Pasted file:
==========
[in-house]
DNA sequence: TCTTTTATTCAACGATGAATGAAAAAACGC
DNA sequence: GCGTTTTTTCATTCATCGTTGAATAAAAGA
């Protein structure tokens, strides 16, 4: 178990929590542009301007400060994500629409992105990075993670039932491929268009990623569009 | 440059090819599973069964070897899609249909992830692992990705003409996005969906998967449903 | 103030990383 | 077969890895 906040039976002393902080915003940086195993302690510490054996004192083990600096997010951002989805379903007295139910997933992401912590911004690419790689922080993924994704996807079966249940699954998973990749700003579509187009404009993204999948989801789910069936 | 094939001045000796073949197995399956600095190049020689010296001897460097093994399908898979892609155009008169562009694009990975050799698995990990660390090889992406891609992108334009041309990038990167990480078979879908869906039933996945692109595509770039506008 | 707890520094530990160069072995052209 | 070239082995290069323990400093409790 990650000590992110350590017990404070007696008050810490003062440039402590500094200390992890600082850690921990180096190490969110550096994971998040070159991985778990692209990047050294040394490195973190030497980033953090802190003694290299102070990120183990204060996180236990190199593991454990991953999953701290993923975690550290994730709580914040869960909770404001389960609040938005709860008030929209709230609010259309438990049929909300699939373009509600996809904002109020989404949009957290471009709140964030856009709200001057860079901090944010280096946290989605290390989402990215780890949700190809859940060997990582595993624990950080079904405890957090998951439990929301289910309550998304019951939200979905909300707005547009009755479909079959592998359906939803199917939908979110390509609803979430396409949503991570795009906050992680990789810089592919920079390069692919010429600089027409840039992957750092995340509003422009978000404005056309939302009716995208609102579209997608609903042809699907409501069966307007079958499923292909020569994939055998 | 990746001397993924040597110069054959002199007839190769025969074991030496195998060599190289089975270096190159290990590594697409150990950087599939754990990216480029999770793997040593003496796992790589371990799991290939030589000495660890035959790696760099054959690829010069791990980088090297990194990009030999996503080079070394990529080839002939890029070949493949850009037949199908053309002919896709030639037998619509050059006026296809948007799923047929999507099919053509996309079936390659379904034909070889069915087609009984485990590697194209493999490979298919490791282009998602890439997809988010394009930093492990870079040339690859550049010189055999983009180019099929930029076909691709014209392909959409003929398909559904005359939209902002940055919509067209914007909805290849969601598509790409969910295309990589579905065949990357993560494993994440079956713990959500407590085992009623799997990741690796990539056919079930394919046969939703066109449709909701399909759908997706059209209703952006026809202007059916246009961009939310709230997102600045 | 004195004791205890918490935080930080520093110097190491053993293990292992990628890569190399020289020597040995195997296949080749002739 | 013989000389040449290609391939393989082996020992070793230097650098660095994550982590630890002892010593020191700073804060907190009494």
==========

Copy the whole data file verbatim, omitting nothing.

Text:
[in-house]
DNA sequence: TCTTTTATTCAACGATGAATGAAAAAACGC
DNA sequence: GCGTTTTTTCATTCATCGTTGAATAAAAGA
């Protein structure tokens, strides 16, 4: 178990929590542009301007400060994500629409992105990075993670039932491929268009990623569009 | 440059090819599973069964070897899609249909992830692992990705003409996005969906998967449903 | 103030990383 | 077969890895 906040039976002393902080915003940086195993302690510490054996004192083990600096997010951002989805379903007295139910997933992401912590911004690419790689922080993924994704996807079966249940699954998973990749700003579509187009404009993204999948989801789910069936 | 094939001045000796073949197995399956600095190049020689010296001897460097093994399908898979892609155009008169562009694009990975050799698995990990660390090889992406891609992108334009041309990038990167990480078979879908869906039933996945692109595509770039506008 | 707890520094530990160069072995052209 | 070239082995290069323990400093409790 990650000590992110350590017990404070007696008050810490003062440039402590500094200390992890600082850690921990180096190490969110550096994971998040070159991985778990692209990047050294040394490195973190030497980033953090802190003694290299102070990120183990204060996180236990190199593991454990991953999953701290993923975690550290994730709580914040869960909770404001389960609040938005709860008030929209709230609010259309438990049929909300699939373009509600996809904002109020989404949009957290471009709140964030856009709200001057860079901090944010280096946290989605290390989402990215780890949700190809859940060997990582595993624990950080079904405890957090998951439990929301289910309550998304019951939200979905909300707005547009009755479909079959592998359906939803199917939908979110390509609803979430396409949503991570795009906050992680990789810089592919920079390069692919010429600089027409840039992957750092995340509003422009978000404005056309939302009716995208609102579209997608609903042809699907409501069966307007079958499923292909020569994939055998 | 990746001397993924040597110069054959002199007839190769025969074991030496195998060599190289089975270096190159290990590594697409150990950087599939754990990216480029999770793997040593003496796992790589371990799991290939030589000495660890035959790696760099054959690829010069791990980088090297990194990009030999996503080079070394990529080839002939890029070949493949850009037949199908053309002919896709030639037998619509050059006026296809948007799923047929999507099919053509996309079936390659379904034909070889069915087609009984485990590697194209493999490979298919490791282009998602890439997809988010394009930093492990870079040339690859550049010189055999983009180019099929930029076909691709014209392909959409003929398909559904005359939209902002940055919509067209914007909805290849969601598509790409969910295309990589579905065949990357993560494993994440079956713990959500407590085992009623799997990741690796990539056919079930394919046969939703066109449709909701399909759908997706059209209703952006026809202007059916246009961009939310709230997102600045 | 004195004791205890918490935080930080520093110097190491053993293990292992990628890569190399020289020597040995195997296949080749002739 | 013989000389040449290609391939393989082996020992070793230097650098660095994550982590630890002892010593020191700073804060907190009494």